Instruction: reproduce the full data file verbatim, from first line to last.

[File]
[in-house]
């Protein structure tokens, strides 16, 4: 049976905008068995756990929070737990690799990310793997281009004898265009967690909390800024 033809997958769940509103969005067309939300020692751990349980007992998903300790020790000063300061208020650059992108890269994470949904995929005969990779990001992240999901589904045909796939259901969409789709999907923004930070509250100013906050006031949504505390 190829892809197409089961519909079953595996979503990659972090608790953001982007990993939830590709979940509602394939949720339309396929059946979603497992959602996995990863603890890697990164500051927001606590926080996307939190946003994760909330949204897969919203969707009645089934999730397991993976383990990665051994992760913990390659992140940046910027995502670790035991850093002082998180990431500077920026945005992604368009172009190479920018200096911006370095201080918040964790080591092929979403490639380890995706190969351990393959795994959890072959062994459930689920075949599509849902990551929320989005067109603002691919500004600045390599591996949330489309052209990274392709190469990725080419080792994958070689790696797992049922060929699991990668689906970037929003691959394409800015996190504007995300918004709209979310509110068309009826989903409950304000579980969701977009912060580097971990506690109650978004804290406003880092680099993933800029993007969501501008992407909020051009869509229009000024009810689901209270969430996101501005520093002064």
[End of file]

[in-house]
């Protein structure tokens, strides 16, 4: 049976905008068995756990929070737990690799990310793997281009004898265009967690909390800024 033809997958769940509103969005067309939300020692751990349980007992998903300790020790000063300061208020650059992108890269994470949904995929005969990779990001992240999901589904045909796939259901969409789709999907923004930070509250100013906050006031949504505390 190829892809197409089961519909079953595996979503990659972090608790953001982007990993939830590709979940509602394939949720339309396929059946979603497992959602996995990863603890890697990164500051927001606590926080996307939190946003994760909330949204897969919203969707009645089934999730397991993976383990990665051994992760913990390659992140940046910027995502670790035991850093002082998180990431500077920026945005992604368009172009190479920018200096911006370095201080918040964790080591092929979403490639380890995706190969351990393959795994959890072959062994459930689920075949599509849902990551929320989005067109603002691919500004600045390599591996949330489309052209990274392709190469990725080419080792994958070689790696797992049922060929699991990668689906970037929003691959394409800015996190504007995300918004709209979310509110068309009826989903409950304000579980969701977009912060580097971990506690109650978004804290406003880092680099993933800029993007969501501008992407909020051009869509229009000024009810689901209270969430996101501005520093002064």